Published on February 1st, 2018 | by Faisal Caesar0
Tamim, Mominul, Mushfiq and Sunzamul, but you have forgotten about Mahmudullah
Mahmudullah Riyad played yet another gem of a knock to arrest a collapse and helped Bangladesh to get past 500 runs, but his efforts might be forgotten this time as well.
Mirpur, 2012 – Resolve at the bottom, but forgotten
When Sohag Gazi opened the bowling in the first Test against West Indies along with Shahadat Hossain, it was regarded as a masterstroke by many and as soon as soon Gazi dismissed Chris Gayle, he became the overnight sensation. West Indies declared after posting a huge total and Bangladesh’s response was better as Nasir Hossain’s cold-blooded destruction of Caribbean attack overshadowed the likes of Tamim Iqbal, Shakib Al Hasan, Naeem Islam, Mushfiqur Rahim and of course none even bothered to care about Mahmudullah Riyad, who played a vital role in taking a 29-run lead while batting at number seven.
Bangladesh were found reeling against Tino Best while chasing 245 runs on a spin-friendly track. But one man’s steely resolve kept West Indies at bay. Mahmudullah’s calm and composed presence at the other end kept Bangladesh’s hopes alive. On a turning track, best made the ball to jump from a difficult length and except Mahmudullah, none of the batters neither showed the courage nor technique to weather the storm. But Best had the last laugh. He castled Mahmudullah and with that, Bangladesh dream of winning a Test was a dashed.
Khulna, 2012 – Bangladesh swapped by Abul euphoria and forgets the role of sheet anchor
Fidel Edwards and Darren Sammy rocked the Bangladesh top and middle order on Day 1 of second Test. At 193 for 8, the home team were all set to cut a sorry figure, but one man named Mahmudullah Riyad thought, still the situation could be stabilised if he is provided with an able support. Abul Hasan, better known as a pace bowler, stepped up to script one of the most entertaining knocks in history of Test cricket at number 10 and stitched a partnership of 184 for the ninth wicket and stunned the West Indians.
The whole Bangladesh was swapped by Abul euphoria and fans and sports journalists rushed in to take photographs with him but did not even bother to notice the person who played the role of sheet anchor and provided Abul the much-needed assurance.
Chittagong, 2015 – Composure at the top but forgotten by Mustafiz mania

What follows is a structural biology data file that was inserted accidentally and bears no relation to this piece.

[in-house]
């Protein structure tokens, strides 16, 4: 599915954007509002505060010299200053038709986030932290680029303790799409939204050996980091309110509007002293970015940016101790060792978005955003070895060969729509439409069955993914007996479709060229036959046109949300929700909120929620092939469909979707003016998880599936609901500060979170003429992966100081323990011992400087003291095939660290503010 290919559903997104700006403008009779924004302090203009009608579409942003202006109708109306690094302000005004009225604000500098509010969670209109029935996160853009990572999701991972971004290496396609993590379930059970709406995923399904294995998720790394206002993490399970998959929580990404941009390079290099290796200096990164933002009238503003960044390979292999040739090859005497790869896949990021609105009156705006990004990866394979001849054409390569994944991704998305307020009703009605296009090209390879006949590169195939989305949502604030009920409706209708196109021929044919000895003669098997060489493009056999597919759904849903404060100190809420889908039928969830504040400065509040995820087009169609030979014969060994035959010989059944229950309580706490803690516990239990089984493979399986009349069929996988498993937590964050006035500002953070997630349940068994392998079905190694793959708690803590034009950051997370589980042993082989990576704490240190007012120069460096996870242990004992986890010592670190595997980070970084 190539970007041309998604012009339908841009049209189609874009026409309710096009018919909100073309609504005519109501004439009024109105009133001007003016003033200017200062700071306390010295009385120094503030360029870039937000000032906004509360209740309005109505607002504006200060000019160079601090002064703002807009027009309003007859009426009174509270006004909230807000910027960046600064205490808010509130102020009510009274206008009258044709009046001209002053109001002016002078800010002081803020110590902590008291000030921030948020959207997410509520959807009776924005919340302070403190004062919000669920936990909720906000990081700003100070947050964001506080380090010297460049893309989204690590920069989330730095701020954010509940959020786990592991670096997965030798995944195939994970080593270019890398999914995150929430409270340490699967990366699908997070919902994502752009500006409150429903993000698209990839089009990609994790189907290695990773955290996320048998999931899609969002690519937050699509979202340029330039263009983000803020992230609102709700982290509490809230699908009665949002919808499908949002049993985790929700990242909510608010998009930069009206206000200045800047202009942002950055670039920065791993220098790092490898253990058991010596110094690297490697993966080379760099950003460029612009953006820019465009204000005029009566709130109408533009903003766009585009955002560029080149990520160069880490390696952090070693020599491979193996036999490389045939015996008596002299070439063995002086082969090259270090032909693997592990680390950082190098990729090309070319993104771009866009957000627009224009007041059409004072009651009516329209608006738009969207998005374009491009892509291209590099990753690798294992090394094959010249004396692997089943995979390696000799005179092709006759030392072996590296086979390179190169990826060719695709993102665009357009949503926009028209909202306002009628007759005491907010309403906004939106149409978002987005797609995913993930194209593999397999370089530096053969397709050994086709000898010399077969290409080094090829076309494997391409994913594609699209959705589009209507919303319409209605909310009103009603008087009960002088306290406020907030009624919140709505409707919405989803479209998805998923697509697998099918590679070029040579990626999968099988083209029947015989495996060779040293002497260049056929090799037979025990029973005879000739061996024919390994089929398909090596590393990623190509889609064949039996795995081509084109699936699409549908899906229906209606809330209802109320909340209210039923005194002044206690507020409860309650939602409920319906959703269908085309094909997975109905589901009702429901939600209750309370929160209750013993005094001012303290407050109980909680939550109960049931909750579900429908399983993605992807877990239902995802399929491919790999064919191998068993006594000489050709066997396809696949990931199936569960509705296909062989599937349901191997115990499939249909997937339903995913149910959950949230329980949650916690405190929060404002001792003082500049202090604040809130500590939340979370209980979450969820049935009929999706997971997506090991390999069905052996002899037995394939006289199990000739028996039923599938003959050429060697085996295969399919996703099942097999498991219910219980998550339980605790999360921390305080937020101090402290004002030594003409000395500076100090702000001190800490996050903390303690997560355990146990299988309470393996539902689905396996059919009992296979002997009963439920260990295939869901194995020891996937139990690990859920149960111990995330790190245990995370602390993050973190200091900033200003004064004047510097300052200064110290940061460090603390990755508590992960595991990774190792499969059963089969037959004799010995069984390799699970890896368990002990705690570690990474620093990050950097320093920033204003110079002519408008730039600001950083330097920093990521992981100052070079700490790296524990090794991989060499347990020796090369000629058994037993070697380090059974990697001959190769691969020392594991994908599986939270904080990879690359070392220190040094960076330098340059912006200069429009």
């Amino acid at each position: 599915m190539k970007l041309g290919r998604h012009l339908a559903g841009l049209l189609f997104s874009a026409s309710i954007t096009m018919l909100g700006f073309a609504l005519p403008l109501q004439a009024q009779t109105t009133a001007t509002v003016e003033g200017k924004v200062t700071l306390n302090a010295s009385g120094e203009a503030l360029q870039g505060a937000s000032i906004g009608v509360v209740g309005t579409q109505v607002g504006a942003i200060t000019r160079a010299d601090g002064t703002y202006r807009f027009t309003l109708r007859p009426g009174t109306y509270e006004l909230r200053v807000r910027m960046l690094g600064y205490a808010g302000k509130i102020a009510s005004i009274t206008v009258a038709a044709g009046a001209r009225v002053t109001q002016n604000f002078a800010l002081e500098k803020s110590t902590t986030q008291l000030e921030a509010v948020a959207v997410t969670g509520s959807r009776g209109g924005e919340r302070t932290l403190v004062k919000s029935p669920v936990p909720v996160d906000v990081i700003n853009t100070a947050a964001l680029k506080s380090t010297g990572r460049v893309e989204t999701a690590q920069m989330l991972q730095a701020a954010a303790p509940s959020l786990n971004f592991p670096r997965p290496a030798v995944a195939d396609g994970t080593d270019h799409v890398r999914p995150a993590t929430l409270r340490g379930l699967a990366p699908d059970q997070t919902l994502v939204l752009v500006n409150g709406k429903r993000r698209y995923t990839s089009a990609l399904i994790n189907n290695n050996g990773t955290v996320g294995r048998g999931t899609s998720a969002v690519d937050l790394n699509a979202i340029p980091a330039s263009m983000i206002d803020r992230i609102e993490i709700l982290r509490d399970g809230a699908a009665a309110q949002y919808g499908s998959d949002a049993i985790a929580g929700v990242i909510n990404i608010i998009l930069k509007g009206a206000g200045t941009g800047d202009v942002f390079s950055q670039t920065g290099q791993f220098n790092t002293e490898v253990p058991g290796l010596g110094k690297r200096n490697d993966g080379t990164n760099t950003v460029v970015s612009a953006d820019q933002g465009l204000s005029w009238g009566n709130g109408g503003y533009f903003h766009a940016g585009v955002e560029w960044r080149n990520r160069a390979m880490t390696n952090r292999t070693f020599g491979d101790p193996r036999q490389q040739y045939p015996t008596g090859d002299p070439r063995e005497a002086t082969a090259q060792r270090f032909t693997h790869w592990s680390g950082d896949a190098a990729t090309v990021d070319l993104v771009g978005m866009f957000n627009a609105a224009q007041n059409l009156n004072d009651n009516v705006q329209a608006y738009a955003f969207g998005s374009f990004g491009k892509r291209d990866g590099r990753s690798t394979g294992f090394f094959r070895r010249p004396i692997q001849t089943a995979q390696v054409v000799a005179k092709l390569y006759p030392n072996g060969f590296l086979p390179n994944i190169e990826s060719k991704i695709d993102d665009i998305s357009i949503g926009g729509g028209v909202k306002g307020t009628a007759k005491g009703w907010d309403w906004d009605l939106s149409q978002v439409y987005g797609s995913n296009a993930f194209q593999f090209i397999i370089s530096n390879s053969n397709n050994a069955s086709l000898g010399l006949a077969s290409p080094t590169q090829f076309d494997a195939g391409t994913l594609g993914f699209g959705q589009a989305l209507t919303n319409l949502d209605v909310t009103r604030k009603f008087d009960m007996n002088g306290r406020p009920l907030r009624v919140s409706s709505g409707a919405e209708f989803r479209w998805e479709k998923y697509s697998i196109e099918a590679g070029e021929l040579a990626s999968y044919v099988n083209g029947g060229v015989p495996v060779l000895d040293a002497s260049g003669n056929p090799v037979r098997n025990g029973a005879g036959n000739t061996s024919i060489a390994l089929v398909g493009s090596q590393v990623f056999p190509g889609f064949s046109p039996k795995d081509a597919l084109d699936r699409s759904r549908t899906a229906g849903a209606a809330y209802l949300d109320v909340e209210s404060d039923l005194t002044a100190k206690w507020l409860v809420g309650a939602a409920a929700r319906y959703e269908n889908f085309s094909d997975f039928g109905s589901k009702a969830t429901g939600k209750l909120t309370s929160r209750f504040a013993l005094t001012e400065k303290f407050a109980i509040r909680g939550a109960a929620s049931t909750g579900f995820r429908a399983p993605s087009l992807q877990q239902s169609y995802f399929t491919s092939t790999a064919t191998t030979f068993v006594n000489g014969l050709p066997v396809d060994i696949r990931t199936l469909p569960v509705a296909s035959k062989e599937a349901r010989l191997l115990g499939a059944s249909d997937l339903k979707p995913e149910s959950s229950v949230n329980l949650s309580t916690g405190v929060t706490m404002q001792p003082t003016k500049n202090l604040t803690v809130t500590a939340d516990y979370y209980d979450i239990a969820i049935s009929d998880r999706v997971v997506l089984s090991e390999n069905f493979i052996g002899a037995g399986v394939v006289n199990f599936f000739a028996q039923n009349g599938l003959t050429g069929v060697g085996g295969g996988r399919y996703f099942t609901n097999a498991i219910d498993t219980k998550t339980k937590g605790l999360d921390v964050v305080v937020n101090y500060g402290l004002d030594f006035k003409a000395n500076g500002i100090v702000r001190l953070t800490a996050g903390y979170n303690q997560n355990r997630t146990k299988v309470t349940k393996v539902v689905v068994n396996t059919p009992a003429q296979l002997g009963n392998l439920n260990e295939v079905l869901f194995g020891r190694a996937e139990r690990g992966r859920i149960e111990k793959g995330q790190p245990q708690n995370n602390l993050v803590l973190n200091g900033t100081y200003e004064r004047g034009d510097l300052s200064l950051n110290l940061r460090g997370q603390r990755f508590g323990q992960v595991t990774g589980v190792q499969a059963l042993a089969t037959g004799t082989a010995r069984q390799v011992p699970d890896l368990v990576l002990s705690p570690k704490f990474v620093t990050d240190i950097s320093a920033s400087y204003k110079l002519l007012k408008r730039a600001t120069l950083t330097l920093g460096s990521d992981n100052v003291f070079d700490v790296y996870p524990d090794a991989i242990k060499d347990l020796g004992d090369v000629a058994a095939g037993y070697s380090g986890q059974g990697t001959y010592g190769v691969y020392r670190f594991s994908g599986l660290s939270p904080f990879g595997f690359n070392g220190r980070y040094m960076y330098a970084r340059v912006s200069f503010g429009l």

Mustafizur Rahman dished out an inspiring spell on Day 1 of first Test against South Africa. After Mustafiz’s heroics in 50-over formats, his outstanding spell to set jitters in Proteas batting line-up made him the poster boy of Bangladesh cricket. None of the Bangladeshis would spend the day without taking the name of Mustafiz.
But in the middle of the pitch, Bangladesh batters were finding it tough against the nagging and incisive line-and-length bowling of South African bowlers. Imrul Kayes and Mominul Haque departed quickly and Bangladesh needed someone to arrest a certain collapse. Who could be better than Mahmudullah to do the repair work? He came out to bat at number four and exhibited high-quality temperament and technique and a track which was slow and low. His 192-ball 67 runs helped Bangladesh to build a strong foundation and take a healthy lead. Sadly, the Test was abandoned due to inclement weather otherwise, the result could have gone in favour of Tigers.
But, Bangladesh remained busy with Fizz mania and forgot to thank Mahmudullah for his composure.
Such has been the life of Mahmudullah so far. He has been a silent, but a highly effective contributor for Bangladesh since his debut. More often, Bangladesh forgot his contributions and I guess, I should say, they love to forget Mahmudullah’s efforts, which has always surprised me as a cricket follower.
Even today, on the second day of first Test at Mirpur against Sri Lanka, on a flat deck, Bangladesh middle order was in a mood to throw their wickets away, but yet again, Mahmudullah held one end firm and marshalled the lower order wonderfully to help Bangladesh cross 500 runs in first innings. Sadly, his resolve was forgotten as soon as Bangladesh innings ended and the name of Mominul echoed more.
Traditionally, Bangladesh fans and media love to worship macho characters. The machos have always been portrayed as heroes and superstars. The modern fans love those who hog the limelight either by saying something patriotic or exhibiting aggression. Even if they are not performing, they love to remember them every day as the celebrated people of print, electronic and social media don’t let them shift their focus to those who strike the chord somewhere else.
Mahmudullah strikes a different chord. Neither has he the tendency to hog the limelight by patriotic statements nor would he display aggression to hit the headlines. He would work silently and make everyone look what an achievement looks like. He has been one of those unsung heroes of Bangladesh cricket who has been blazing torches in the dark streets whenever the Tigers lost their way.
In life, we hardly try to recognise our true heroes and performers. A person of solid virtues who can be admired for something more substantial than his well-knownness often proves to be the unsung hero and Mahmudullah is one of those persons.
Don’t forget Mahmudullah
Tamim’s stroke-play gave us unprecedented joy, Mominul’s hundred is talked more as there is that Chandika matter involved in it while Mushfiq’s inability to score a hundred has saddened your heart. Then, you are praising Sunzamul Islam’s stubborn resistance with the bat, but aren’t you forgetting to talk about Mahmudullah’s ability to bat with the lower order again? I am sure, you have forgotten about him already.
Yes, Mahmudullah is an ordinary person according to you, but don’t forget, “A hero is an ordinary person who finds the strength to persevere and endure in spite of overwhelming obstacles”. (Christopher Reeve)